Alan Dilani, Ph.D., is a global authority on interdisciplinary research regarding the interaction between design and health,
A founder of the International Academy for Design and Health
(IADH) and the journal World Health Design. He holds a Masters of Architecture in Environmental Design from the Polytechnic of Turin, Italy, and a Ph.D. in Health Facility Design from the Royal Institute of Technology, Stockholm. The multidisciplinary research program he developed at the medical university of the Karolinska Institute led to a new design theory, “Salutogenic Design,” which not only fosters functional efficiency in healthcare infrastructure, but also improves health processes. He has contributed internationally to academic development in the field of design and health; has served as a keynote speaker at conferences, and lectured worldwide in major universities in the United States, Europe, Australasia, Asia, and Africa. Dr. Dilani has designed all types of healthcare facilities and has served as advisor for ministries of health around the world, briefing developments in healthcare infrastructure with a vision of the salutogenic approach. He has authored sixteen books and numerous articles in the field of design and health. Dr. Dilani was awarded recognition in 2010 by the American Institute of Architects for his promotion of high-quality design research; and in 2017, in Vienna, was awarded the Lifetime Fellowship for outstanding leadership and contribution as founder and chair of the International Academy for Design and Health.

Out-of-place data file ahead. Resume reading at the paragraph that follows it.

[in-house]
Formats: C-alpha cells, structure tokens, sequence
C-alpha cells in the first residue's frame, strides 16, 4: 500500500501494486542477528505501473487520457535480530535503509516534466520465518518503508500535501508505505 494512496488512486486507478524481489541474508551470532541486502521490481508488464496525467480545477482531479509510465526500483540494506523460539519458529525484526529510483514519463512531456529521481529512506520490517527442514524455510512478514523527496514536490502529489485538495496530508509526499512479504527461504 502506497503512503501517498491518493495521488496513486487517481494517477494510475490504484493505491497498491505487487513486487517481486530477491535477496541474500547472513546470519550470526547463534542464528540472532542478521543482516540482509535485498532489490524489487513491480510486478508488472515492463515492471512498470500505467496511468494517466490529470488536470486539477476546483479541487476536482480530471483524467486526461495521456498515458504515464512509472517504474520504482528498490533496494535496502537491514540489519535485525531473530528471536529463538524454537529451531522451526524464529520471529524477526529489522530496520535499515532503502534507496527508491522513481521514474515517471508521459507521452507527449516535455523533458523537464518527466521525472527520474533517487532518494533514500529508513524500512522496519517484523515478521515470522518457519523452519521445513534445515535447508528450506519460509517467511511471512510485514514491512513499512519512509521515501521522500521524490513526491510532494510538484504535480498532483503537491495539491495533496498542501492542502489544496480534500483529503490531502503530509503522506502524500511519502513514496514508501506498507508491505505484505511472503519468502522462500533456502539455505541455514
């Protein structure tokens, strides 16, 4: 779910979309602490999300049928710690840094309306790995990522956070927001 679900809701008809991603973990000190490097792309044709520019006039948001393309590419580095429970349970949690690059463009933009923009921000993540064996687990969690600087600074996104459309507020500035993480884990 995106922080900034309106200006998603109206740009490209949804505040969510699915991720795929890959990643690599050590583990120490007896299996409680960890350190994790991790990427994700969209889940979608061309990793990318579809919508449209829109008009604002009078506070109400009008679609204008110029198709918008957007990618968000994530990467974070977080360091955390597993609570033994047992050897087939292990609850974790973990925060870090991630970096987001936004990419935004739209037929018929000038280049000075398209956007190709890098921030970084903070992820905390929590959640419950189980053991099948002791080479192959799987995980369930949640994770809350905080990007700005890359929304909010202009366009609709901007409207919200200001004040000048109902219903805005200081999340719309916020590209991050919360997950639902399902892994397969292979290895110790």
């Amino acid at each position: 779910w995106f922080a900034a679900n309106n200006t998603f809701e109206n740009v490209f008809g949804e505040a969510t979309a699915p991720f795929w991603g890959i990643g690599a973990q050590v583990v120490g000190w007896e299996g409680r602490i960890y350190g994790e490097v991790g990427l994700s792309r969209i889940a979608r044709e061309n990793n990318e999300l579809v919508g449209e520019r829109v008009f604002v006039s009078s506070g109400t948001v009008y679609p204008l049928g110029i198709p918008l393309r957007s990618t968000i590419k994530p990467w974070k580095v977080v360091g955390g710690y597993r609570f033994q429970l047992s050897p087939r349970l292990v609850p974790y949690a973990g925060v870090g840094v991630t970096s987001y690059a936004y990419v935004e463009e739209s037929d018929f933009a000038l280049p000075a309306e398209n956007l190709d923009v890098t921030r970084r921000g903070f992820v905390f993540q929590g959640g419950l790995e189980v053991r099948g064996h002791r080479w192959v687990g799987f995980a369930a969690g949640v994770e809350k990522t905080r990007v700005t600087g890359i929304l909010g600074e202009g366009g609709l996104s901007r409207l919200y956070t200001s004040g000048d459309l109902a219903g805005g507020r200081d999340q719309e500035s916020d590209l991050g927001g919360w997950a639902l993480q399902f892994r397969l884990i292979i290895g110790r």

Lifetime Fellowship of IADH, Austria
Lifetime Leadership Award by IADH
Awarded by American Institute of Architect (AIA), Boston, USA
1998 - 2001
1992 - 1994
A global network of people advocating change in the buildings we live and work in will help to change the world. It is a vision with tremendous potential in the most developed cities and nations, as well as in those still emerging. Health is everyone’s business because without it, our complex life is not sustainable. Dilani has quietly but persistently made his mark for the past three decades as an architectural guerrilla. Taking on nothing less than the built environment of the very places people go to restore their failing health, he proposes that healthcare facilities themselves need to become a part of the solution by embodying elements of the health they seek to deliver. The way hospitals, facilities for elderly care, public institutions, and other buildings need to change shape would grace them with the power to promote health. As an ardent scientific researcher, Dilani has investigated the psychosocial effect of much-needed transformations to the way hospitals look—and subsequently act upon the myriad of people within them. The story of Alan Dilani, from humble beginnings in a small Kurdish town to global citizen— may it serve to inspire young and old alike to pursue and manifest a better world for us all.
Dr. Carol Prunhuber
The salutogenic work of Professor Alan Dilani is a dialogue about human values, values that promote harmony in the environment and health and well-being for people the world over. It’s a vision that he invites us all to share. In his groundbreaking role, disseminating a paradigm-shifting consciousness, I would name Alan an ambassador of ethics and well-being—and an ambassador of hope to our world.
Msgr. Prof. Obiora Ike, Executive Director of Global Ethics Center, Geneva